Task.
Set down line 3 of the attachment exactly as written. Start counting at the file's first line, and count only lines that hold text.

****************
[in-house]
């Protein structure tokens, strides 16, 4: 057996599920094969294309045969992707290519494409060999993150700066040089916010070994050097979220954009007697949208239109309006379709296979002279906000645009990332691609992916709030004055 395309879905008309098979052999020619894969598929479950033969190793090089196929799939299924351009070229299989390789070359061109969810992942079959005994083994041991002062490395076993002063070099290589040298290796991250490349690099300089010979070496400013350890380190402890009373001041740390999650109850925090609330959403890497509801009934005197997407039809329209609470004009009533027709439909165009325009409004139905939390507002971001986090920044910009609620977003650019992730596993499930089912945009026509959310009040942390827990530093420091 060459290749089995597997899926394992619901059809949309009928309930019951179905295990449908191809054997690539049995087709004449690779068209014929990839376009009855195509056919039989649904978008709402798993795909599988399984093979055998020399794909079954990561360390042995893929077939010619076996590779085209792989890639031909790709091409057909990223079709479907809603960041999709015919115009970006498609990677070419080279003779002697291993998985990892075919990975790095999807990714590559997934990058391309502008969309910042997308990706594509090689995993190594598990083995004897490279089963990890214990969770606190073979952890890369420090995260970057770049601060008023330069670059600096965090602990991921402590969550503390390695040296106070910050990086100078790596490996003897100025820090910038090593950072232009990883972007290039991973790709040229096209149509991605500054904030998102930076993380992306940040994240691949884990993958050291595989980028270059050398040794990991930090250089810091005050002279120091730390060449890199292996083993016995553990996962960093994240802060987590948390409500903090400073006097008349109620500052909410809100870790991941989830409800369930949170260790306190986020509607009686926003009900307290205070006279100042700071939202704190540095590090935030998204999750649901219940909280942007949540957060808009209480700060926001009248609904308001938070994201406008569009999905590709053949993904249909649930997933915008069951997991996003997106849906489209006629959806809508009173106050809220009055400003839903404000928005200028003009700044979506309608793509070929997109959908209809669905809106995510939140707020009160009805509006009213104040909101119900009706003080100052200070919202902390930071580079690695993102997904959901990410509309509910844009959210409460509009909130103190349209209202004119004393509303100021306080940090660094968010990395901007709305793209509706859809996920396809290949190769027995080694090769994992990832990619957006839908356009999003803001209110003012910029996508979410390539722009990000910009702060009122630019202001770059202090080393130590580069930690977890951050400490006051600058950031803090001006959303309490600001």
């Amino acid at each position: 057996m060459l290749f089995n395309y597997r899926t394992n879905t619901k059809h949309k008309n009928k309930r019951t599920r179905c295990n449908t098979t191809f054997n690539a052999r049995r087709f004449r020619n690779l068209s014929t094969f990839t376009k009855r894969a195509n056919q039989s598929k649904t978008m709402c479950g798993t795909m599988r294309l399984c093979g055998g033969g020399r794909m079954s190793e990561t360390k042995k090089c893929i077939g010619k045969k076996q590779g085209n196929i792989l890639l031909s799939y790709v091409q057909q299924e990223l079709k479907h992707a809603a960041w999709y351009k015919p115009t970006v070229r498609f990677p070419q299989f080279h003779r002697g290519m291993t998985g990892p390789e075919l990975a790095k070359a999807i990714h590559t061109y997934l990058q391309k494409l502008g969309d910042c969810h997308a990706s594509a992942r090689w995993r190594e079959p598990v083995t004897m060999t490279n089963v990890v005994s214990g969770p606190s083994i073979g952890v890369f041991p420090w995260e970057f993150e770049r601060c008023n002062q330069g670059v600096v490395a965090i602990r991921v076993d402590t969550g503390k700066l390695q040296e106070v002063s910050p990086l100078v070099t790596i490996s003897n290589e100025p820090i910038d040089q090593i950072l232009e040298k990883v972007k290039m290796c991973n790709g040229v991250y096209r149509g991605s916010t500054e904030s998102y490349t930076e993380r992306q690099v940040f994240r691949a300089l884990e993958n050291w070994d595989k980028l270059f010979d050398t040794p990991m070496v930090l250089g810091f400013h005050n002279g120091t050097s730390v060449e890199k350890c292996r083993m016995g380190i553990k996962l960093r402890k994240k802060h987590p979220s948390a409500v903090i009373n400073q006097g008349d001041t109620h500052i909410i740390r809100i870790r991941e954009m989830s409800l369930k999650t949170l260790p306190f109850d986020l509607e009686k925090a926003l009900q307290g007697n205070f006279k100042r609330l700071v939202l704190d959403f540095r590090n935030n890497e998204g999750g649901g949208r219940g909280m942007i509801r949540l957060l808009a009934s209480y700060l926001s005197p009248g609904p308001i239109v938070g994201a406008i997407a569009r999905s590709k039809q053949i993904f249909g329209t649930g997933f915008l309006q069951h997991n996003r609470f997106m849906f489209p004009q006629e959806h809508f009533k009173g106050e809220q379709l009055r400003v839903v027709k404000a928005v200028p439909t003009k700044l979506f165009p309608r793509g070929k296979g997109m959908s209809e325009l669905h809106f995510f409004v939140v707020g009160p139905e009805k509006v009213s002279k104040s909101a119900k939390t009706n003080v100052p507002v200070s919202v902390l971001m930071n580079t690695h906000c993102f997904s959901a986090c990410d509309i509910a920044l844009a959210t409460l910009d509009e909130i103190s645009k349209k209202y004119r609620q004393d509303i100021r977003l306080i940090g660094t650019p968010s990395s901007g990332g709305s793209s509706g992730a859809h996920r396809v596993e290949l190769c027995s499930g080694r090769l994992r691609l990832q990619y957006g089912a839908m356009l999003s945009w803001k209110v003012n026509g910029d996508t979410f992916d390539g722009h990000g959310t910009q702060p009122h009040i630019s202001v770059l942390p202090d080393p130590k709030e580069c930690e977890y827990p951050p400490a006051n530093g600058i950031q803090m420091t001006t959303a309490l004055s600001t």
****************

């Amino acid at each position: 057996m060459l290749f089995n395309y597997r899926t394992n879905t619901k059809h949309k008309n009928k309930r019951t599920r179905c295990n449908t098979t191809f054997n690539a052999r049995r087709f004449r020619n690779l068209s014929t094969f990839t376009k009855r894969a195509n056919q039989s598929k649904t978008m709402c479950g798993t795909m599988r294309l399984c093979g055998g033969g020399r794909m079954s190793e990561t360390k042995k090089c893929i077939g010619k045969k076996q590779g085209n196929i792989l890639l031909s799939y790709v091409q057909q299924e990223l079709k479907h992707a809603a960041w999709y351009k015919p115009t970006v070229r498609f990677p070419q299989f080279h003779r002697g290519m291993t998985g990892p390789e075919l990975a790095k070359a999807i990714h590559t061109y997934l990058q391309k494409l502008g969309d910042c969810h997308a990706s594509a992942r090689w995993r190594e079959p598990v083995t004897m060999t490279n089963v990890v005994s214990g969770p606190s083994i073979g952890v890369f041991p420090w995260e970057f993150e770049r601060c008023n002062q330069g670059v600096v490395a965090i602990r991921v076993d402590t969550g503390k700066l390695q040296e106070v002063s910050p990086l100078v070099t790596i490996s003897n290589e100025p820090i910038d040089q090593i950072l232009e040298k990883v972007k290039m290796c991973n790709g040229v991250y096209r149509g991605s916010t500054e904030s998102y490349t930076e993380r992306q690099v940040f994240r691949a300089l884990e993958n050291w070994d595989k980028l270059f010979d050398t040794p990991m070496v930090l250089g810091f400013h005050n002279g120091t050097s730390v060449e890199k350890c292996r083993m016995g380190i553990k996962l960093r402890k994240k802060h987590p979220s948390a409500v903090i009373n400073q006097g008349d001041t109620h500052i909410i740390r809100i870790r991941e954009m989830s409800l369930k999650t949170l260790p306190f109850d986020l509607e009686k925090a926003l009900q307290g007697n205070f006279k100042r609330l700071v939202l704190d959403f540095r590090n935030n890497e998204g999750g649901g949208r219940g909280m942007i509801r949540l957060l808009a009934s209480y700060l926001s005197p009248g609904p308001i239109v938070g994201a406008i997407a569009r999905s590709k039809q053949i993904f249909g329209t649930g997933f915008l309006q069951h997991n996003r609470f997106m849906f489209p004009q006629e959806h809508f009533k009173g106050e809220q379709l009055r400003v839903v027709k404000a928005v200028p439909t003009k700044l979506f165009p309608r793509g070929k296979g997109m959908s209809e325009l669905h809106f995510f409004v939140v707020g009160p139905e009805k509006v009213s002279k104040s909101a119900k939390t009706n003080v100052p507002v200070s919202v902390l971001m930071n580079t690695h906000c993102f997904s959901a986090c990410d509309i509910a920044l844009a959210t409460l910009d509009e909130i103190s645009k349209k209202y004119r609620q004393d509303i100021r977003l306080i940090g660094t650019p968010s990395s901007g990332g709305s793209s509706g992730a859809h996920r396809v596993e290949l190769c027995s499930g080694r090769l994992r691609l990832q990619y957006g089912a839908m356009l999003s945009w803001k209110v003012n026509g910029d996508t979410f992916d390539g722009h990000g959310t910009q702060p009122h009040i630019s202001v770059l942390p202090d080393p130590k709030e580069c930690e977890y827990p951050p400490a006051n530093g600058i950031q803090m420091t001006t959303a309490l004055s600001t």